“Nothing can save this crumbling planet except the elimination of three quarters of it’s people.  And we know that can happen.”

A few months ago I discovered George Turner. For someone who loves science- fiction, not to know George Turner is frankly embarrassing. My only excuse is that The Sea and the Summer does not feel like a science-fiction.  It is so closely based on extrapolation of proven scientific facts that it is difficult to describe it as science fiction at all. The plot is not great but the structure of the story is interesting and complex. There is an intense human feeling throughout the book; the novel is character-driven rather than plot-driven.

Born in 1916, George Turner was already an accomplished novelist before he started writing science- fiction in the late ’70s. The Sea and the Summer first published 30 years ago, in 1987, but it still holds remarkably well. The story sets in mid-21st century Melbourne; global warming, rising temperatures and sea-levels (from the greenhouse effect) combined with automation and economic collapse has created a caste line system between those with jobs “the Sweet”, and the unemployed welfare takers “the Swill”. The Swill (90% of the total population) live in big towers, in enclosed overpopulated enclaves at the edges of the cities, with just enough to survive on. It is a vertical slum in the Greenhouse Years.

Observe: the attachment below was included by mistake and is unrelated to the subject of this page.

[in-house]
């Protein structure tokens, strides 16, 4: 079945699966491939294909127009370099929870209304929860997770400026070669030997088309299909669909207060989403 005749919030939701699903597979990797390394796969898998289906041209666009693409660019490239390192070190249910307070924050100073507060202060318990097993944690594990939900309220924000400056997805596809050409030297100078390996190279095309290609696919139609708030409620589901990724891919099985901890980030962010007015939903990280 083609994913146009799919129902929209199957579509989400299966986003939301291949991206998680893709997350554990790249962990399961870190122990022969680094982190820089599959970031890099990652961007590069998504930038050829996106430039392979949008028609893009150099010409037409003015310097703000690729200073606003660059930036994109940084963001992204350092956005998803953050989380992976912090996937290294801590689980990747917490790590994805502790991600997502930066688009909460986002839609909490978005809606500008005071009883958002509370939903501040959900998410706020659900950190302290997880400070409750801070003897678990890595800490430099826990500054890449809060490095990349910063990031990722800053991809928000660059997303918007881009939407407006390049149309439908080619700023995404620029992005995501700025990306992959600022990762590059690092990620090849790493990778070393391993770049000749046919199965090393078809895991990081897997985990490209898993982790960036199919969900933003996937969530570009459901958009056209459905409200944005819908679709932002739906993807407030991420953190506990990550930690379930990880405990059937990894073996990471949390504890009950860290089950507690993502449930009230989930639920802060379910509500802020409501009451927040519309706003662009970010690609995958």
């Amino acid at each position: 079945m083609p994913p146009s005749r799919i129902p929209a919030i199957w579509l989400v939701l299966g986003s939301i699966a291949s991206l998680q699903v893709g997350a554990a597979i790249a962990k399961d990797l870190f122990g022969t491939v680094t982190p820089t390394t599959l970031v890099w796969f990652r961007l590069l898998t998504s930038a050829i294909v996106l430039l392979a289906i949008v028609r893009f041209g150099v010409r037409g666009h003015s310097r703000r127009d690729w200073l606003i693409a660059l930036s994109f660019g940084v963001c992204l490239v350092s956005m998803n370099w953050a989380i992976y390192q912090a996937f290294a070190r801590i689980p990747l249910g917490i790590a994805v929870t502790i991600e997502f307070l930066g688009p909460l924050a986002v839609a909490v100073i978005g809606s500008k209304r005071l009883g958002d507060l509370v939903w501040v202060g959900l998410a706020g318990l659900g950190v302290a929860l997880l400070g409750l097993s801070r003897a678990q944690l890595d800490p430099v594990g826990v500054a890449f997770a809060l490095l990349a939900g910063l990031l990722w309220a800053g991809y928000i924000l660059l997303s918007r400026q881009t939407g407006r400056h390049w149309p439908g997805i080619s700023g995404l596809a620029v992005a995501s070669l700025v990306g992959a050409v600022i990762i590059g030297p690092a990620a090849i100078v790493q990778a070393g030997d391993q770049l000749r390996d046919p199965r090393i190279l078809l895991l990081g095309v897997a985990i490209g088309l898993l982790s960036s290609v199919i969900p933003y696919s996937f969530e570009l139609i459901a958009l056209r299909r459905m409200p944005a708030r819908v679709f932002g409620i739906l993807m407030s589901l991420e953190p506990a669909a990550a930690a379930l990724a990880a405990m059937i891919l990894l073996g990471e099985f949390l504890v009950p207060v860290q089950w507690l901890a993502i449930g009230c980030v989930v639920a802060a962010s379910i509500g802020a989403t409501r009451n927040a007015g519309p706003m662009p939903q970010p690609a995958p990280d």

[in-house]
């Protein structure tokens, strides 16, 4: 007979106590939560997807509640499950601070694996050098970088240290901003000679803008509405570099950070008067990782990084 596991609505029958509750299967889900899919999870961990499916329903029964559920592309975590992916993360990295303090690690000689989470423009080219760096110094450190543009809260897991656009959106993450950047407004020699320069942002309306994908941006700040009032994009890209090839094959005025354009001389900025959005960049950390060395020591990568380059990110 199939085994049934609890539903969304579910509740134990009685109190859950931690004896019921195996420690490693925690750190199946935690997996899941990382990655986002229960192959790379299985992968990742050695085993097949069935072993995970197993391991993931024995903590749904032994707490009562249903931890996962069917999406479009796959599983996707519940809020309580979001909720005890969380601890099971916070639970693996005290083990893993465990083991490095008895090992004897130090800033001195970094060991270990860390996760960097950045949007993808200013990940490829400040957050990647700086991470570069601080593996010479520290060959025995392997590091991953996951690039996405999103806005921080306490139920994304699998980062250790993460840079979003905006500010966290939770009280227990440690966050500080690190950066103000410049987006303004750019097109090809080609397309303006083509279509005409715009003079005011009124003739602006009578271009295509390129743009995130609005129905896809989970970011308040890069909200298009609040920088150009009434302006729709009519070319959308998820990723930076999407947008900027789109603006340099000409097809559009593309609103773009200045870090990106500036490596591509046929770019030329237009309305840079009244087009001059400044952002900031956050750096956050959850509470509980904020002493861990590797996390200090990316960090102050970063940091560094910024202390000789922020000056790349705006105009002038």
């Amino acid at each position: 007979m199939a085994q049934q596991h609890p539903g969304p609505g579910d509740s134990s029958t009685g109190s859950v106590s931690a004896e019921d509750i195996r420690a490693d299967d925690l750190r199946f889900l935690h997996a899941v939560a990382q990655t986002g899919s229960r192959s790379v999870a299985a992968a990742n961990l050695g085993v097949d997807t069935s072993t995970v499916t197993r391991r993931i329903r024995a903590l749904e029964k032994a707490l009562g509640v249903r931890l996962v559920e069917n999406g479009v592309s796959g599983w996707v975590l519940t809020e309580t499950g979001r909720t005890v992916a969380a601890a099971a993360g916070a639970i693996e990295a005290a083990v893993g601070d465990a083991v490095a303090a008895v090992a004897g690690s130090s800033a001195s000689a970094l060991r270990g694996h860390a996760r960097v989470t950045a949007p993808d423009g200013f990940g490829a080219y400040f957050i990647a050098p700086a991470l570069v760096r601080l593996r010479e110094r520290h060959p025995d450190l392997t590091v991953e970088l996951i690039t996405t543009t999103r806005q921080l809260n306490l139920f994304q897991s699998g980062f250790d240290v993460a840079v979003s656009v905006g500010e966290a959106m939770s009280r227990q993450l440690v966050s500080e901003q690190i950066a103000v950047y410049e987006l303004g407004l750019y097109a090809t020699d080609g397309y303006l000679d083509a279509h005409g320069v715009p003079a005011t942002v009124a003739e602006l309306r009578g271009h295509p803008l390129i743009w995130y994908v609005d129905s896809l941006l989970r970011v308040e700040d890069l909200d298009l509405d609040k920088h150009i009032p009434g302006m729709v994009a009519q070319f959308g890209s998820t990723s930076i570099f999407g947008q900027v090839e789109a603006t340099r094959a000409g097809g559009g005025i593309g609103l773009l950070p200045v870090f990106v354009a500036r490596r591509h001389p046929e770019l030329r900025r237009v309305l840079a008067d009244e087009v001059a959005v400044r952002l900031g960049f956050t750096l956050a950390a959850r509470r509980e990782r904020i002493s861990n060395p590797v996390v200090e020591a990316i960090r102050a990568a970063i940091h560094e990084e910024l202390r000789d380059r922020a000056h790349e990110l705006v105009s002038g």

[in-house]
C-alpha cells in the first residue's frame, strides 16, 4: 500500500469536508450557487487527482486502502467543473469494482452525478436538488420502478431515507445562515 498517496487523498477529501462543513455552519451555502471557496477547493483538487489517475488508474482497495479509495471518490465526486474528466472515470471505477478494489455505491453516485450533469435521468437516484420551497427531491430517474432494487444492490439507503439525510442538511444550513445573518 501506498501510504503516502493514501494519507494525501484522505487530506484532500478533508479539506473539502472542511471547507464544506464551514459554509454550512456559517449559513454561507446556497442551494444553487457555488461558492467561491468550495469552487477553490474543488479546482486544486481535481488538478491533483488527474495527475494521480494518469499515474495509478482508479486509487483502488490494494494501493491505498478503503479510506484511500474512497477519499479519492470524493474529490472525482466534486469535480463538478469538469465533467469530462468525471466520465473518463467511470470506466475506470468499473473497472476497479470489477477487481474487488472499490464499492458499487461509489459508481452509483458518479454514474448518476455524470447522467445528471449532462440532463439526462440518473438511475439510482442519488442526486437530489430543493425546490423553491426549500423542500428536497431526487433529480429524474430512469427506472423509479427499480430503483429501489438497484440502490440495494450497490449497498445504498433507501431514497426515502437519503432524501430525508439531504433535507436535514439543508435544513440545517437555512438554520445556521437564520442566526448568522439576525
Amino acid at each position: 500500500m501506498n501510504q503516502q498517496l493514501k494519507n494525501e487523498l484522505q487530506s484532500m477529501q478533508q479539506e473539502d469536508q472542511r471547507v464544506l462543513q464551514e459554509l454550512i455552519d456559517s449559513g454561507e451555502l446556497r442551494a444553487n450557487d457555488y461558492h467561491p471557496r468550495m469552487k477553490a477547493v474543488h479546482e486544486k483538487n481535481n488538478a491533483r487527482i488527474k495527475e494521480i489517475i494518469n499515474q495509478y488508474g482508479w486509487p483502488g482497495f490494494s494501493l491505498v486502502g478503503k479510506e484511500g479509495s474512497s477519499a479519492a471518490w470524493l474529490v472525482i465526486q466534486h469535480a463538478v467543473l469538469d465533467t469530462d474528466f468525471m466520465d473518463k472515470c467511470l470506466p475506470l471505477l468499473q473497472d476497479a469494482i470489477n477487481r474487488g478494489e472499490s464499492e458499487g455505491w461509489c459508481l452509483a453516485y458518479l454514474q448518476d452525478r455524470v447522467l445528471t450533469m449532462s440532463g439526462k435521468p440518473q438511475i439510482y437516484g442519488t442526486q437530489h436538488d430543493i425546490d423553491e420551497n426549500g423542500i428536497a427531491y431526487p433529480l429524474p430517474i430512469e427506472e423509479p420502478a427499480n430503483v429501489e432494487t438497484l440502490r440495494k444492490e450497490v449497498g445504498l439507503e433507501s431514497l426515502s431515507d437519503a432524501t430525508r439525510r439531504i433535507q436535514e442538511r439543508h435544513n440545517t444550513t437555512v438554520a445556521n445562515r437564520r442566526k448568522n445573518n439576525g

There are also the people who live in “the Fringe”, a place between the two camps where the people who lose their jobs end up before being absorbed by “the Swill”. It is there, in the Fringe where the two brothers, Teddy and Francis Conway, end up after the death of their father.  They react differently in this change; Teddy passes a special exam to join a special police force, and Francis uses his talent for numbers to join the back market working for a Sweet wealthy businesswoman.

George Turner examines several issues in this novel. Overpopulation, environmental destruction, economic collapse, and the inability of our societies to distribute resources and opportunities in a fair and equitable manner. There is also a second shorter story with the main story, that takes place in the distant future. Humanity has survived the Greenhouse Years, and is preparing to face another Ice Age

The Sea and Summer is not an entertaining story. It is a vivid, remarkable and uncomfortable account of life on the edge.

The novel won the second Arthur C. Clarke Award in 1988.